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China's CPI to rise 3.8%  in Q4: think tank

China's consumer price index (CPI), the main gauge of inflation, will rise 3.8 percent in the fourth quarter, the State Information Center (SIC) forecast Friday.

In a report in China Securities Journal, the SIC, a National Development and Reform Commission (NDRC) think tank, said the whole-year CPI is likely to slightly exceed the government's target of 3 percent, but still "within tolerance of the society".

"The steep rise in the prices of edible oil, sugar and cotton are the major impetus behind the higher figure," the report said.

The report noted "imported inflation will exacerbate", as the weakening U.S. dollar, a result of the second round of quantitative easing monetary policy of the Federal Reserve, will push up prices of major commodities like gold, non-ferrous metal and crude oil.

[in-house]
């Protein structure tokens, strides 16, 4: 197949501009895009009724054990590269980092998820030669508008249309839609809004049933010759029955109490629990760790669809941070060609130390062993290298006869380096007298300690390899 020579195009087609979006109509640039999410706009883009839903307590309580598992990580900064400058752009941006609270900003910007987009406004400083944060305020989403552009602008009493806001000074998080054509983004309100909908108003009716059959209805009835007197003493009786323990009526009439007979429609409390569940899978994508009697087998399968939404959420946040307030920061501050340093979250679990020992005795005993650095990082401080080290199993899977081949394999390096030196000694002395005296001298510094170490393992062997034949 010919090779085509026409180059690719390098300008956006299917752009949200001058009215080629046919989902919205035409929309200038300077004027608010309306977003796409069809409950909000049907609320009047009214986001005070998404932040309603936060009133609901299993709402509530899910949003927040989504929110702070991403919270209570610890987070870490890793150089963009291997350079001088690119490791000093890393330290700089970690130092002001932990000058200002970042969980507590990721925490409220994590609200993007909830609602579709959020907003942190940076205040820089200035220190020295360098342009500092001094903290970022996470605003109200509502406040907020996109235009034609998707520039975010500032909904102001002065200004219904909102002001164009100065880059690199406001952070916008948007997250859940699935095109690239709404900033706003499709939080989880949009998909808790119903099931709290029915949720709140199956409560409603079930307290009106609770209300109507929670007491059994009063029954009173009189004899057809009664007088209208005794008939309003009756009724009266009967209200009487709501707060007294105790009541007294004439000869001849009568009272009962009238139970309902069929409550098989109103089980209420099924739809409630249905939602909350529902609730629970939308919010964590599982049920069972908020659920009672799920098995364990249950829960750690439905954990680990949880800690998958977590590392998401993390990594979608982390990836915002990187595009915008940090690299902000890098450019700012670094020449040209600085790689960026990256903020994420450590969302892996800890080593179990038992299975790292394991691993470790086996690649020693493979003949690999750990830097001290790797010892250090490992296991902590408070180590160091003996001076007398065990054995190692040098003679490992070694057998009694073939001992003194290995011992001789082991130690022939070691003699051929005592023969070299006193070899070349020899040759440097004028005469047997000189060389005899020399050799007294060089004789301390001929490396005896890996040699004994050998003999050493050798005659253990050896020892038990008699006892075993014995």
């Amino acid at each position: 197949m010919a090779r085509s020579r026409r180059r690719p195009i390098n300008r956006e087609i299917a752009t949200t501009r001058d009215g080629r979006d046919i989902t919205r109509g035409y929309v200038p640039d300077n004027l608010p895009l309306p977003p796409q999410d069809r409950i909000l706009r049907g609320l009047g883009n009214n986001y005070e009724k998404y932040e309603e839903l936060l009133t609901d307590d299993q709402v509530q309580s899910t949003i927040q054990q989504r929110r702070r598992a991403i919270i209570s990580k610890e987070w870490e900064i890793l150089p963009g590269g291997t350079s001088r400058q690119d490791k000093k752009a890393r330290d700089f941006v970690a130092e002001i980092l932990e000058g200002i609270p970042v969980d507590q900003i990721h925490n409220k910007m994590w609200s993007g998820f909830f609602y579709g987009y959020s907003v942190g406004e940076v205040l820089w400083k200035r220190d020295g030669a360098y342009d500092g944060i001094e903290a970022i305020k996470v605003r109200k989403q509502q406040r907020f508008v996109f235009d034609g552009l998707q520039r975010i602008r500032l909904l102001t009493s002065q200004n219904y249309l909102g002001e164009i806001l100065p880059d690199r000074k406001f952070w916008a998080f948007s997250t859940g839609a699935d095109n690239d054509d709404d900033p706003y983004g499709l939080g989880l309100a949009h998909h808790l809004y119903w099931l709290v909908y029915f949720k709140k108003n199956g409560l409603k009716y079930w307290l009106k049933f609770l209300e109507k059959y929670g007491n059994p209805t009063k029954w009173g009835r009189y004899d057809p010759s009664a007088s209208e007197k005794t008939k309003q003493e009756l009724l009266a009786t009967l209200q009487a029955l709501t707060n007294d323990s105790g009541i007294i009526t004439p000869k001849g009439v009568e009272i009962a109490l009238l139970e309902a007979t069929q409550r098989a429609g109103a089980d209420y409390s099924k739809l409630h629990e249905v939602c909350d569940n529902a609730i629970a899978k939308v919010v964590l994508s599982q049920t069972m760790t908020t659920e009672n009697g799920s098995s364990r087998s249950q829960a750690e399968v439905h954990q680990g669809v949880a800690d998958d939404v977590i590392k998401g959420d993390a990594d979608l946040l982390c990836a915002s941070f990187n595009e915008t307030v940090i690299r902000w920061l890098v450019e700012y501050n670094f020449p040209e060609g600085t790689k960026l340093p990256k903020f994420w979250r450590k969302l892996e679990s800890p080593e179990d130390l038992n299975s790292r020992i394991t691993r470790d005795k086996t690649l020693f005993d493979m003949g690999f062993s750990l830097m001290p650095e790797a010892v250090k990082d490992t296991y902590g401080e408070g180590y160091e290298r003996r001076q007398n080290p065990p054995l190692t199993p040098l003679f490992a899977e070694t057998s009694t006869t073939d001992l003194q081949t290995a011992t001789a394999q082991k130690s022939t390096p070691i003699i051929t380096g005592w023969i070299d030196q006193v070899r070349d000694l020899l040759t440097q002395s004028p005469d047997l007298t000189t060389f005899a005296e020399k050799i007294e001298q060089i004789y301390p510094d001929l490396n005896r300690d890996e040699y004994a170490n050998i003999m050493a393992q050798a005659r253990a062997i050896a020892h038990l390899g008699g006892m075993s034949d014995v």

In addition, the government's measure to save energy and cut emission will also increase the price of water, natural gas and refined oil. Higher labor costs will also play a part in price rise, it said.

China's CPI soared to a 25-month high of 4.4 percent year on year in October, said the National Bureau of Statistics earlier this month.

China's State Council Wednesday announced price control guidelines to reassure consumers facing rising inflation and urged local authorities to offer temporary subsidies to needy families.

To tame mounting inflation pressure, China's central bank raised benchmark interest rates last month and ordered banks to set aside more reserves Wednesday in its latest effort to rein in liquidity.

The SIC also urged authorities to shift its monetary policy from relatively easy to prudent while taking measures to rein in inflation.